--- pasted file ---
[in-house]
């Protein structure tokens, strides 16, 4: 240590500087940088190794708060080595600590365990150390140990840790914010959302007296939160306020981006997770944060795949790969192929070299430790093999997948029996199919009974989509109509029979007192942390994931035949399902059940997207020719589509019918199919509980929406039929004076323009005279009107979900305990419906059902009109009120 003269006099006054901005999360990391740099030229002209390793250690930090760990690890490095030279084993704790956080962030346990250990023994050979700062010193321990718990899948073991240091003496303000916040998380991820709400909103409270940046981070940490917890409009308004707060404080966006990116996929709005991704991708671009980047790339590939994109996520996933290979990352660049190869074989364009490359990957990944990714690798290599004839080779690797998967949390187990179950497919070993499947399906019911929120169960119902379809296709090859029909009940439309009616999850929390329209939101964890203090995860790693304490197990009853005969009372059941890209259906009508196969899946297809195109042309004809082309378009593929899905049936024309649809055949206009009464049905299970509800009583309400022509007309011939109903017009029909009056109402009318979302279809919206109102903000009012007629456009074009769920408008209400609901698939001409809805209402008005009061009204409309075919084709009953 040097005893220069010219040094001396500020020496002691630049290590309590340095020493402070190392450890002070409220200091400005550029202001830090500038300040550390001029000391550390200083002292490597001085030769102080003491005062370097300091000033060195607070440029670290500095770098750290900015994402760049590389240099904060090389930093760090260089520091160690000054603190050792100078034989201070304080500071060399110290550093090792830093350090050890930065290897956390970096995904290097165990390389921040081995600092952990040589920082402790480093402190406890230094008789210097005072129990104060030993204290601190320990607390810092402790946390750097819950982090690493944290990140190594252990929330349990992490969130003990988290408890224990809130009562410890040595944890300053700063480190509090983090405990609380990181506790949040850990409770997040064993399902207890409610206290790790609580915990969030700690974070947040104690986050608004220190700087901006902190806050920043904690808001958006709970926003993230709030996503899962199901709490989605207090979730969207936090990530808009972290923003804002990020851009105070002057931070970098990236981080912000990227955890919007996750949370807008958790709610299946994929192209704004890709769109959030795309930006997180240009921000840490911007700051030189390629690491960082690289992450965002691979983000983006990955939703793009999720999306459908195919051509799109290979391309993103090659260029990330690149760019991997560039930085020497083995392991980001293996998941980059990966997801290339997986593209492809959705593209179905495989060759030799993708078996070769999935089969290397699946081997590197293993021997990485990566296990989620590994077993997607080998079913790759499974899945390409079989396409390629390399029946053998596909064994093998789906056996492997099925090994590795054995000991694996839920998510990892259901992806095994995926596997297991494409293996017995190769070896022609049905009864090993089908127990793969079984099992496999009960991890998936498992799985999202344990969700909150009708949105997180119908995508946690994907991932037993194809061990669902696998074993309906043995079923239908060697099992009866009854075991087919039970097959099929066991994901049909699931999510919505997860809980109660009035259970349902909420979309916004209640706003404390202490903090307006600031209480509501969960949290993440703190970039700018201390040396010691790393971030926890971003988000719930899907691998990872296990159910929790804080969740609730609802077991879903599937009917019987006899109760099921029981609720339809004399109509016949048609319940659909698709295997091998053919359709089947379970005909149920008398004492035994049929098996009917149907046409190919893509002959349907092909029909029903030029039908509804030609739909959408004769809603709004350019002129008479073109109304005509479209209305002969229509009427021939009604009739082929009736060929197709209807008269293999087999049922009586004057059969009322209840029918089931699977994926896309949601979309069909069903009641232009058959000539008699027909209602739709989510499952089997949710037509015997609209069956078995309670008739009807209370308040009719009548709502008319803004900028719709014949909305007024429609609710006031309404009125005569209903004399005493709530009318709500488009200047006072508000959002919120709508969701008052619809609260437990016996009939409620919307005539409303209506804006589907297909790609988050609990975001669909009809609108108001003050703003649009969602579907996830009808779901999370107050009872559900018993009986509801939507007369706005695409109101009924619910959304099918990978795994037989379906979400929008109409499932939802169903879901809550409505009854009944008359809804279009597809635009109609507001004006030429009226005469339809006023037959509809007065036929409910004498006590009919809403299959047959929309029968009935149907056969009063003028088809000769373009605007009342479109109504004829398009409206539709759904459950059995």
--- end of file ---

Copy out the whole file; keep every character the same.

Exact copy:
[in-house]
């Protein structure tokens, strides 16, 4: 240590500087940088190794708060080595600590365990150390140990840790914010959302007296939160306020981006997770944060795949790969192929070299430790093999997948029996199919009974989509109509029979007192942390994931035949399902059940997207020719589509019918199919509980929406039929004076323009005279009107979900305990419906059902009109009120 003269006099006054901005999360990391740099030229002209390793250690930090760990690890490095030279084993704790956080962030346990250990023994050979700062010193321990718990899948073991240091003496303000916040998380991820709400909103409270940046981070940490917890409009308004707060404080966006990116996929709005991704991708671009980047790339590939994109996520996933290979990352660049190869074989364009490359990957990944990714690798290599004839080779690797998967949390187990179950497919070993499947399906019911929120169960119902379809296709090859029909009940439309009616999850929390329209939101964890203090995860790693304490197990009853005969009372059941890209259906009508196969899946297809195109042309004809082309378009593929899905049936024309649809055949206009009464049905299970509800009583309400022509007309011939109903017009029909009056109402009318979302279809919206109102903000009012007629456009074009769920408008209400609901698939001409809805209402008005009061009204409309075919084709009953 040097005893220069010219040094001396500020020496002691630049290590309590340095020493402070190392450890002070409220200091400005550029202001830090500038300040550390001029000391550390200083002292490597001085030769102080003491005062370097300091000033060195607070440029670290500095770098750290900015994402760049590389240099904060090389930093760090260089520091160690000054603190050792100078034989201070304080500071060399110290550093090792830093350090050890930065290897956390970096995904290097165990390389921040081995600092952990040589920082402790480093402190406890230094008789210097005072129990104060030993204290601190320990607390810092402790946390750097819950982090690493944290990140190594252990929330349990992490969130003990988290408890224990809130009562410890040595944890300053700063480190509090983090405990609380990181506790949040850990409770997040064993399902207890409610206290790790609580915990969030700690974070947040104690986050608004220190700087901006902190806050920043904690808001958006709970926003993230709030996503899962199901709490989605207090979730969207936090990530808009972290923003804002990020851009105070002057931070970098990236981080912000990227955890919007996750949370807008958790709610299946994929192209704004890709769109959030795309930006997180240009921000840490911007700051030189390629690491960082690289992450965002691979983000983006990955939703793009999720999306459908195919051509799109290979391309993103090659260029990330690149760019991997560039930085020497083995392991980001293996998941980059990966997801290339997986593209492809959705593209179905495989060759030799993708078996070769999935089969290397699946081997590197293993021997990485990566296990989620590994077993997607080998079913790759499974899945390409079989396409390629390399029946053998596909064994093998789906056996492997099925090994590795054995000991694996839920998510990892259901992806095994995926596997297991494409293996017995190769070896022609049905009864090993089908127990793969079984099992496999009960991890998936498992799985999202344990969700909150009708949105997180119908995508946690994907991932037993194809061990669902696998074993309906043995079923239908060697099992009866009854075991087919039970097959099929066991994901049909699931999510919505997860809980109660009035259970349902909420979309916004209640706003404390202490903090307006600031209480509501969960949290993440703190970039700018201390040396010691790393971030926890971003988000719930899907691998990872296990159910929790804080969740609730609802077991879903599937009917019987006899109760099921029981609720339809004399109509016949048609319940659909698709295997091998053919359709089947379970005909149920008398004492035994049929098996009917149907046409190919893509002959349907092909029909029903030029039908509804030609739909959408004769809603709004350019002129008479073109109304005509479209209305002969229509009427021939009604009739082929009736060929197709209807008269293999087999049922009586004057059969009322209840029918089931699977994926896309949601979309069909069903009641232009058959000539008699027909209602739709989510499952089997949710037509015997609209069956078995309670008739009807209370308040009719009548709502008319803004900028719709014949909305007024429609609710006031309404009125005569209903004399005493709530009318709500488009200047006072508000959002919120709508969701008052619809609260437990016996009939409620919307005539409303209506804006589907297909790609988050609990975001669909009809609108108001003050703003649009969602579907996830009808779901999370107050009872559900018993009986509801939507007369706005695409109101009924619910959304099918990978795994037989379906979400929008109409499932939802169903879901809550409505009854009944008359809804279009597809635009109609507001004006030429009226005469339809006023037959509809007065036929409910004498006590009919809403299959047959929309029968009935149907056969009063003028088809000769373009605007009342479109109504004829398009409206539709759904459950059995």